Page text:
The Word — Surrounded by trouble
Published 1:51 pm Saturday, November 12, 2022
After 400 years of slavery they are finally free. They make their way out of Egypt and encamp on the shores of the Red Sea. With this great body of water at their back the ground under them begins to shake and they look up to see the mighty Pharaoh with all his horses and chariots and his horsemen and his army thundering down upon them. It’s terrifying and overwhelming. They are surrounded by trouble with no way of escape.
But you understand, because you’ve been there. Bills pile up, your savings evaporate, the stock market plummets and prices keep climbing. You’re surrounded by trouble. Your parent’s health isn’t good, your children can’t find a job, your roof leaks and the car needs a new transmission.
You’re surrounded by trouble. Your boss wants more time from you, your spouse wants more time from you, the team you coach wants more time from you and all you want to do is spend more time drinking. You’re surrounded by trouble.
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Sometimes we’re surrounded by trouble because we made bad choices but sometimes we’re surrounded by trouble simply because we live in a broken world. Moses did exactly what God told him to do when they left Egypt. In Exodus 14:1-2 God tells Moses exactly where they should set up camp. In Exodus 14:8 God sends the Egyptian army to pursue His people. So as the people stand between the Red Sea and an army intent on destroying them they are right where God wants them. They are surrounded by trouble but they are not in trouble.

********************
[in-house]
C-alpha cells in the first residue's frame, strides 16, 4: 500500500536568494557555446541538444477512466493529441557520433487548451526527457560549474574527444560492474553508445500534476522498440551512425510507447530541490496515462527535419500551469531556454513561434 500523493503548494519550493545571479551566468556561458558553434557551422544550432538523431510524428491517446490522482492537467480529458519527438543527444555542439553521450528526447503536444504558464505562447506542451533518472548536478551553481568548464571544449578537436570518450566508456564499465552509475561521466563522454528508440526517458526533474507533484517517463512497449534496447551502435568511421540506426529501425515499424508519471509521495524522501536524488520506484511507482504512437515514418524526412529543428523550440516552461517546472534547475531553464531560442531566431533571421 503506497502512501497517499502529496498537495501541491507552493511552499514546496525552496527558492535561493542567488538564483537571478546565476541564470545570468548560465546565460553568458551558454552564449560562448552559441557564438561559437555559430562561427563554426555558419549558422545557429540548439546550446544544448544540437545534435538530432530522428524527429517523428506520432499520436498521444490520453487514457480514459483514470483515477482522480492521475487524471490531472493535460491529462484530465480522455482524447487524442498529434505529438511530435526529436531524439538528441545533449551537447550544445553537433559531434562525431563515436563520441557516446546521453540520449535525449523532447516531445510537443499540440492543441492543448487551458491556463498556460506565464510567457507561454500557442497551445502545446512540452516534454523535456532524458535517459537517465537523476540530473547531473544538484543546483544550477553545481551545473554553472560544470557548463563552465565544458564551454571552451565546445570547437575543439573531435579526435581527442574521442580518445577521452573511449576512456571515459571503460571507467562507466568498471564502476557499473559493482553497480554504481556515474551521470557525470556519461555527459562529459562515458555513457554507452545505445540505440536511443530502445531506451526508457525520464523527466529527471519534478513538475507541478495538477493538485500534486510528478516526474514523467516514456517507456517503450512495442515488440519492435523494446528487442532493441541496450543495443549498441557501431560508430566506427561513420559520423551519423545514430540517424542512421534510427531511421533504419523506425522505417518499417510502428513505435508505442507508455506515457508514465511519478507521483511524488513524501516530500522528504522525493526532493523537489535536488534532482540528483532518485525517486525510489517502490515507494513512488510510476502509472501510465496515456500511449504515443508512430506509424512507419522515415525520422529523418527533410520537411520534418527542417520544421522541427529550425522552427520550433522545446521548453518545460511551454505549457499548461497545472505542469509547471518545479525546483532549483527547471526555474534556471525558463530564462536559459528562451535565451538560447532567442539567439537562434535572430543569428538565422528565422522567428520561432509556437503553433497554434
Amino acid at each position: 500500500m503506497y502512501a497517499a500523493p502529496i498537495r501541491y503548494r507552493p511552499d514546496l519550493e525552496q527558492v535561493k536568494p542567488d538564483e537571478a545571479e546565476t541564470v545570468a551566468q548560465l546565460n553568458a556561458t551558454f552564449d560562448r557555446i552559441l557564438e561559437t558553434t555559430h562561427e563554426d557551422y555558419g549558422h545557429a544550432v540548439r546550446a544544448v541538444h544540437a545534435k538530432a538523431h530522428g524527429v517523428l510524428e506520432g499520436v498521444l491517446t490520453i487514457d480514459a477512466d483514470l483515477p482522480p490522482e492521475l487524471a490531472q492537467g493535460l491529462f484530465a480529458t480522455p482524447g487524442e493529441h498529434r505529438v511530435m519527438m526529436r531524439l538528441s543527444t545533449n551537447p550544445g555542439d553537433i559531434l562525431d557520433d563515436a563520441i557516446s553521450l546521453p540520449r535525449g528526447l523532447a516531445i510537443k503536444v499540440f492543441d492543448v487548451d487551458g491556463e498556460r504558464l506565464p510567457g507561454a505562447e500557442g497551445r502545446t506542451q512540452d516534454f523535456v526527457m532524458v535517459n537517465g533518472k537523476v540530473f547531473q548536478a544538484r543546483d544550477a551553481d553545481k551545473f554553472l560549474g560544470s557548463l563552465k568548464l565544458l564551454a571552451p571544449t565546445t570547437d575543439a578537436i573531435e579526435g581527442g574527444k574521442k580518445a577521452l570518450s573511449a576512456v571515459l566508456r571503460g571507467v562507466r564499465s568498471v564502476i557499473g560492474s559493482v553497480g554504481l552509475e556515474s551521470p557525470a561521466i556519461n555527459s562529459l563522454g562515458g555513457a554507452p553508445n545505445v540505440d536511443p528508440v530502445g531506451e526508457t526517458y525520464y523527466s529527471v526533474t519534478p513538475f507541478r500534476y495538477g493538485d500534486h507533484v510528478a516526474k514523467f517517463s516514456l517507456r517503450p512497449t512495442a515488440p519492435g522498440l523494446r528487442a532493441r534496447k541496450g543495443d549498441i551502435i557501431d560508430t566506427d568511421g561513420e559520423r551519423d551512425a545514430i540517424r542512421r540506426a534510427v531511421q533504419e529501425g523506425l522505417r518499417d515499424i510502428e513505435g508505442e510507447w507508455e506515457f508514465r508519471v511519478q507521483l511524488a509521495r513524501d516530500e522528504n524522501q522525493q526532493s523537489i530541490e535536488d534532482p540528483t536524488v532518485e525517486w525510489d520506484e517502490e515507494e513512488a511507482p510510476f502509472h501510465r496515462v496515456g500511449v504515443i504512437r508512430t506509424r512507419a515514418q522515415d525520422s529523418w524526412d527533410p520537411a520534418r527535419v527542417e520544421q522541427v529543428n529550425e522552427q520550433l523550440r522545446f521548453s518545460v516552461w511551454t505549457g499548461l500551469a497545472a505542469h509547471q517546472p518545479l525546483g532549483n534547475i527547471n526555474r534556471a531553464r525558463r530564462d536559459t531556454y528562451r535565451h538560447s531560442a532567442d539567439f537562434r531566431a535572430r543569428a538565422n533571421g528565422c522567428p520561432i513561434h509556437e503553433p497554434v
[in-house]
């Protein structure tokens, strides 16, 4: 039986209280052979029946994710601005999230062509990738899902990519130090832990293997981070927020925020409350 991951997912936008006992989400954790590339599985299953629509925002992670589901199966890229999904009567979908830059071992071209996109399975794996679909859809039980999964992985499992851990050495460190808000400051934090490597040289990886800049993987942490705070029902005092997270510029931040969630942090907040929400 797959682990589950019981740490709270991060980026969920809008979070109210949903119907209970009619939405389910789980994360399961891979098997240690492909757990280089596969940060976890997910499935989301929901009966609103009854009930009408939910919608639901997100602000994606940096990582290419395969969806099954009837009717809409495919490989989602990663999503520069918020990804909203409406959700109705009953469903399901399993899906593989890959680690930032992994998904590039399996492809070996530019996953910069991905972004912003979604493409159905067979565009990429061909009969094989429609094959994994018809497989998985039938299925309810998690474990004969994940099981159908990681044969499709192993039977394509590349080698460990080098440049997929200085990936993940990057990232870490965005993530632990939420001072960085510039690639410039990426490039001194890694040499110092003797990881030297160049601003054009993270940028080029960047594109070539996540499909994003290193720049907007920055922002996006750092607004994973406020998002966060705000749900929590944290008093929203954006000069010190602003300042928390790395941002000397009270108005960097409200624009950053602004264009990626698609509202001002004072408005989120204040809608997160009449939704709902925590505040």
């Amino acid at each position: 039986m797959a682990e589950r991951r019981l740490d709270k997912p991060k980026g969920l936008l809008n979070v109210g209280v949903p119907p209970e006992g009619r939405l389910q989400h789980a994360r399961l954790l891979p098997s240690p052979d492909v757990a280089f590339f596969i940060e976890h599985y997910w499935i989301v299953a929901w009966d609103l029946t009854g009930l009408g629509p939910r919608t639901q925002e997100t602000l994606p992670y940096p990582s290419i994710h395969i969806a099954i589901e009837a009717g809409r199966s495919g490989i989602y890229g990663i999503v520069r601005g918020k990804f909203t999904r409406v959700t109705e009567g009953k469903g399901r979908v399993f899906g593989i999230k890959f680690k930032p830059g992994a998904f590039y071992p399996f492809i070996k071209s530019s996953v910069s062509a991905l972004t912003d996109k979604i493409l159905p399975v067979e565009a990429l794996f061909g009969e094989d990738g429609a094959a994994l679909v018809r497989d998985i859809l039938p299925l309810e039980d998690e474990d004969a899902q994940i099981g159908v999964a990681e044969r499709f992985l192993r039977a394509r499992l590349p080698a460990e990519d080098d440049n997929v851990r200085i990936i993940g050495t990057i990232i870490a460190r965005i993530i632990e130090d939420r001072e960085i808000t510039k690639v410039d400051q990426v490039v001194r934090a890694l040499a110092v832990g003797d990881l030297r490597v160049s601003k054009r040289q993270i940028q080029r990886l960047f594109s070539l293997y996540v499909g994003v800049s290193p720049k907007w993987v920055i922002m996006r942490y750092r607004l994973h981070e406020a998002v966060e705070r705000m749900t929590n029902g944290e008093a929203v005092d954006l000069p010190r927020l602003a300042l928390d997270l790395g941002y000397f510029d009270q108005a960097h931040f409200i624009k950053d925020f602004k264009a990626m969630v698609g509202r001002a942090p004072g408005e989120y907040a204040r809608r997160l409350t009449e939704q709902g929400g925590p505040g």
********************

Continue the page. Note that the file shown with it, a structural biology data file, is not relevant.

They’re not in trouble because the One who is with them is greater than all the trouble that surrounds them. The Lord was with them in a pillar of cloud by day and a pillar of fire by night. So when the people find themselves surrounded by trouble, Moses says “Fear not, stand firm, and see the salvation of the Lord, which he will work for you today” (Exodus 14:13).
The Lord would have Moses raise his staff and stretch out his hand over the waters to divide them and would have the people walk through that sea on their way to their freedom while the Lord took care of all their trouble – all of it!
Thousands of years later, Jesus would be surrounded by trouble as he died on the cross. But God would divide that tomb and deliver his Son from the dead to show us that our greatest trouble, our sins, are forgiven. Sometimes God allows trouble to surround His people so that we can join the saints standing by the Red Sea and the empty tomb in celebrating God’s victory over our troubles as we wait for the final victory. “Fear not, stand firm, and see the salvation of the Lord, which he will work for you today.”
Rev. Matthew Sorenson is the pastor at St. John’s Lutheran Church. He can be reached at firstname.lastname@example.org.